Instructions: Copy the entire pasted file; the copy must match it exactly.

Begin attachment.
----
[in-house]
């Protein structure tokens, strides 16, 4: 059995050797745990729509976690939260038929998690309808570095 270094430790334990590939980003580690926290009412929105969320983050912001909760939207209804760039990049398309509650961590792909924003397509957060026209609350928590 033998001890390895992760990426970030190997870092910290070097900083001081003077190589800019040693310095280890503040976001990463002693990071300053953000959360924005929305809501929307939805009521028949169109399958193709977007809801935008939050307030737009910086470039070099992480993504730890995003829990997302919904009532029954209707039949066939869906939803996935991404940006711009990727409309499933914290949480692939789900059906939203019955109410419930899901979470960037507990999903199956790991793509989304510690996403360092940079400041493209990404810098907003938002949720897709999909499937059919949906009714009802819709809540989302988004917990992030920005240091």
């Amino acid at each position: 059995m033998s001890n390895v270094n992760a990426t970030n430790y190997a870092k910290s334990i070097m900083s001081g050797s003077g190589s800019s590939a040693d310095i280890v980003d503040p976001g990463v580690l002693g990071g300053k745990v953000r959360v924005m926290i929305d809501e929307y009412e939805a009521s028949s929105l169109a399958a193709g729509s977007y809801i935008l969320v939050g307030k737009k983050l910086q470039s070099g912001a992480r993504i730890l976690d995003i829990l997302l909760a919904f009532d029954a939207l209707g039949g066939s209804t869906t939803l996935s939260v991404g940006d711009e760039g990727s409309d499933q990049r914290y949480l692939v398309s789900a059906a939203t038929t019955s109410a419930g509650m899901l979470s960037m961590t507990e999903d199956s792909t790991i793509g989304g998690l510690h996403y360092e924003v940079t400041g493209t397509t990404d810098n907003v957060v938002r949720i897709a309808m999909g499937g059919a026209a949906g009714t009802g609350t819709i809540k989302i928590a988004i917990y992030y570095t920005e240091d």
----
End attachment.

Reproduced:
[in-house]
């Protein structure tokens, strides 16, 4: 059995050797745990729509976690939260038929998690309808570095 270094430790334990590939980003580690926290009412929105969320983050912001909760939207209804760039990049398309509650961590792909924003397509957060026209609350928590 033998001890390895992760990426970030190997870092910290070097900083001081003077190589800019040693310095280890503040976001990463002693990071300053953000959360924005929305809501929307939805009521028949169109399958193709977007809801935008939050307030737009910086470039070099992480993504730890995003829990997302919904009532029954209707039949066939869906939803996935991404940006711009990727409309499933914290949480692939789900059906939203019955109410419930899901979470960037507990999903199956790991793509989304510690996403360092940079400041493209990404810098907003938002949720897709999909499937059919949906009714009802819709809540989302988004917990992030920005240091």
């Amino acid at each position: 059995m033998s001890n390895v270094n992760a990426t970030n430790y190997a870092k910290s334990i070097m900083s001081g050797s003077g190589s800019s590939a040693d310095i280890v980003d503040p976001g990463v580690l002693g990071g300053k745990v953000r959360v924005m926290i929305d809501e929307y009412e939805a009521s028949s929105l169109a399958a193709g729509s977007y809801i935008l969320v939050g307030k737009k983050l910086q470039s070099g912001a992480r993504i730890l976690d995003i829990l997302l909760a919904f009532d029954a939207l209707g039949g066939s209804t869906t939803l996935s939260v991404g940006d711009e760039g990727s409309d499933q990049r914290y949480l692939v398309s789900a059906a939203t038929t019955s109410a419930g509650m899901l979470s960037m961590t507990e999903d199956s792909t790991i793509g989304g998690l510690h996403y360092e924003v940079t400041g493209t397509t990404d810098n907003v957060v938002r949720i897709a309808m999909g499937g059919a026209a949906g009714t009802g609350t819709i809540k989302i928590a988004i917990y992030y570095t920005e240091d």